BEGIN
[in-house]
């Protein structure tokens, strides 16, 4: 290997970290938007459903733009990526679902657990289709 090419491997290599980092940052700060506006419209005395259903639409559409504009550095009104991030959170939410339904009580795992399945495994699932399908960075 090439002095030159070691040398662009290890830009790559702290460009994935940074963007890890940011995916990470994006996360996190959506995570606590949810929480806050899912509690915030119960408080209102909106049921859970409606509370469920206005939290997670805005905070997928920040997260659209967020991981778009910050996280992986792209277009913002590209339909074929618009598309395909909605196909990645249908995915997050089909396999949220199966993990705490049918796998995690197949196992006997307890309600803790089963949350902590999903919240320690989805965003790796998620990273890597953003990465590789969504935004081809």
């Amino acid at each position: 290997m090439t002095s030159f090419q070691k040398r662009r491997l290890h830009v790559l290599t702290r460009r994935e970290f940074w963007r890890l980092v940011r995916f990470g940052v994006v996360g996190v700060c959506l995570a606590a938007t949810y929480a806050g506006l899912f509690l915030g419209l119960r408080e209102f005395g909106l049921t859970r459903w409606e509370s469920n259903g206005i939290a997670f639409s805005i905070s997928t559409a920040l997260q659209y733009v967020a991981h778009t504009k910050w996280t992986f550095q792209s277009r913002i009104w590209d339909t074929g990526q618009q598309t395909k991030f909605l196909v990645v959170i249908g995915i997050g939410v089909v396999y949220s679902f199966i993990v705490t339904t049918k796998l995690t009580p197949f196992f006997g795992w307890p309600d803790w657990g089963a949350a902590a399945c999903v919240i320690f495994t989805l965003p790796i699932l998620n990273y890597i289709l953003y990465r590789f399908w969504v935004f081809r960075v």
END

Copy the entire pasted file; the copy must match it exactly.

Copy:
[in-house]
């Protein structure tokens, strides 16, 4: 290997970290938007459903733009990526679902657990289709 090419491997290599980092940052700060506006419209005395259903639409559409504009550095009104991030959170939410339904009580795992399945495994699932399908960075 090439002095030159070691040398662009290890830009790559702290460009994935940074963007890890940011995916990470994006996360996190959506995570606590949810929480806050899912509690915030119960408080209102909106049921859970409606509370469920206005939290997670805005905070997928920040997260659209967020991981778009910050996280992986792209277009913002590209339909074929618009598309395909909605196909990645249908995915997050089909396999949220199966993990705490049918796998995690197949196992006997307890309600803790089963949350902590999903919240320690989805965003790796998620990273890597953003990465590789969504935004081809």
């Amino acid at each position: 290997m090439t002095s030159f090419q070691k040398r662009r491997l290890h830009v790559l290599t702290r460009r994935e970290f940074w963007r890890l980092v940011r995916f990470g940052v994006v996360g996190v700060c959506l995570a606590a938007t949810y929480a806050g506006l899912f509690l915030g419209l119960r408080e209102f005395g909106l049921t859970r459903w409606e509370s469920n259903g206005i939290a997670f639409s805005i905070s997928t559409a920040l997260q659209y733009v967020a991981h778009t504009k910050w996280t992986f550095q792209s277009r913002i009104w590209d339909t074929g990526q618009q598309t395909k991030f909605l196909v990645v959170i249908g995915i997050g939410v089909v396999y949220s679902f199966i993990v705490t339904t049918k796998l995690t009580p197949f196992f006997g795992w307890p309600d803790w657990g089963a949350a902590a399945c999903v919240i320690f495994t989805l965003p790796i699932l998620n990273y890597i289709l953003y990465r590789f399908w969504v935004f081809r960075v």